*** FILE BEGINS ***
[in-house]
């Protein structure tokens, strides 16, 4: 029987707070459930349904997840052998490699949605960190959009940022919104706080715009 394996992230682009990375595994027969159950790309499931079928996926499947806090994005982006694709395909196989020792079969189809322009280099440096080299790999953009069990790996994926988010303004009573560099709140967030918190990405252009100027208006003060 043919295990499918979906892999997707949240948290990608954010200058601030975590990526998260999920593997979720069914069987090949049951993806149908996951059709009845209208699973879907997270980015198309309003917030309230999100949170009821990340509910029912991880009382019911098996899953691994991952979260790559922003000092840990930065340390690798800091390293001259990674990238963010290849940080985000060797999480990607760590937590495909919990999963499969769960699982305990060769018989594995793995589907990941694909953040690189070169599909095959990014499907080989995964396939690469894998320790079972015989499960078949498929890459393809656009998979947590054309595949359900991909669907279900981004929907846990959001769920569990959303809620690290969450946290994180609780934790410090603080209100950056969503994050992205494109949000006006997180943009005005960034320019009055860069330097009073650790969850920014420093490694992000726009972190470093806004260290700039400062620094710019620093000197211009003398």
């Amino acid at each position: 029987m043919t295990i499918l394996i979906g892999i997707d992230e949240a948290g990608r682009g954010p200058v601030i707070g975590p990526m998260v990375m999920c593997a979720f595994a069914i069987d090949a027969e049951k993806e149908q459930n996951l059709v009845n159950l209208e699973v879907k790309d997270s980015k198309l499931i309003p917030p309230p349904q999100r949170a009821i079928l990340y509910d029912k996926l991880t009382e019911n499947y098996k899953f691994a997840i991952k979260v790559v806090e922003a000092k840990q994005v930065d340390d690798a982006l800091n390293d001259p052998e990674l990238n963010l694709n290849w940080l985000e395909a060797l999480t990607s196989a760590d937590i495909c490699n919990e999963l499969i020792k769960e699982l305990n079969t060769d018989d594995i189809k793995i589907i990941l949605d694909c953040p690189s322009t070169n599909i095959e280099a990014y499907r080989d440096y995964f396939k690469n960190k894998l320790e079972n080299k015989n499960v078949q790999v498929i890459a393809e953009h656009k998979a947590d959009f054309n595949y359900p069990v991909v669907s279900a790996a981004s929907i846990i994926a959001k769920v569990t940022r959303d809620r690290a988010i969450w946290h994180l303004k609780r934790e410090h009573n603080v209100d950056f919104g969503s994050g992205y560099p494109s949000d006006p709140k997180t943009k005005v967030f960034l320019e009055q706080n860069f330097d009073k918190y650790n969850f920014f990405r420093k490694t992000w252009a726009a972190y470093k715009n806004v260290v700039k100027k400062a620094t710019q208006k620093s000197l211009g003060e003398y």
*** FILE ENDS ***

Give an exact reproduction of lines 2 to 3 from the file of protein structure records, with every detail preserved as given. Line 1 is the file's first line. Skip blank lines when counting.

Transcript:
């Protein structure tokens, strides 16, 4: 029987707070459930349904997840052998490699949605960190959009940022919104706080715009 394996992230682009990375595994027969159950790309499931079928996926499947806090994005982006694709395909196989020792079969189809322009280099440096080299790999953009069990790996994926988010303004009573560099709140967030918190990405252009100027208006003060 043919295990499918979906892999997707949240948290990608954010200058601030975590990526998260999920593997979720069914069987090949049951993806149908996951059709009845209208699973879907997270980015198309309003917030309230999100949170009821990340509910029912991880009382019911098996899953691994991952979260790559922003000092840990930065340390690798800091390293001259990674990238963010290849940080985000060797999480990607760590937590495909919990999963499969769960699982305990060769018989594995793995589907990941694909953040690189070169599909095959990014499907080989995964396939690469894998320790079972015989499960078949498929890459393809656009998979947590054309595949359900991909669907279900981004929907846990959001769920569990959303809620690290969450946290994180609780934790410090603080209100950056969503994050992205494109949000006006997180943009005005960034320019009055860069330097009073650790969850920014420093490694992000726009972190470093806004260290700039400062620094710019620093000197211009003398």
């Amino acid at each position: 029987m043919t295990i499918l394996i979906g892999i997707d992230e949240a948290g990608r682009g954010p200058v601030i707070g975590p990526m998260v990375m999920c593997a979720f595994a069914i069987d090949a027969e049951k993806e149908q459930n996951l059709v009845n159950l209208e699973v879907k790309d997270s980015k198309l499931i309003p917030p309230p349904q999100r949170a009821i079928l990340y509910d029912k996926l991880t009382e019911n499947y098996k899953f691994a997840i991952k979260v790559v806090e922003a000092k840990q994005v930065d340390d690798a982006l800091n390293d001259p052998e990674l990238n963010l694709n290849w940080l985000e395909a060797l999480t990607s196989a760590d937590i495909c490699n919990e999963l499969i020792k769960e699982l305990n079969t060769d018989d594995i189809k793995i589907i990941l949605d694909c953040p690189s322009t070169n599909i095959e280099a990014y499907r080989d440096y995964f396939k690469n960190k894998l320790e079972n080299k015989n499960v078949q790999v498929i890459a393809e953009h656009k998979a947590d959009f054309n595949y359900p069990v991909v669907s279900a790996a981004s929907i846990i994926a959001k769920v569990t940022r959303d809620r690290a988010i969450w946290h994180l303004k609780r934790e410090h009573n603080v209100d950056f919104g969503s994050g992205y560099p494109s949000d006006p709140k997180t943009k005005v967030f960034l320019e009055q706080n860069f330097d009073k918190y650790n969850f920014f990405r420093k490694t992000w252009a726009a972190y470093k715009n806004v260290v700039k100027k400062a620094t710019q208006k620093s000197l211009g003060e003398y």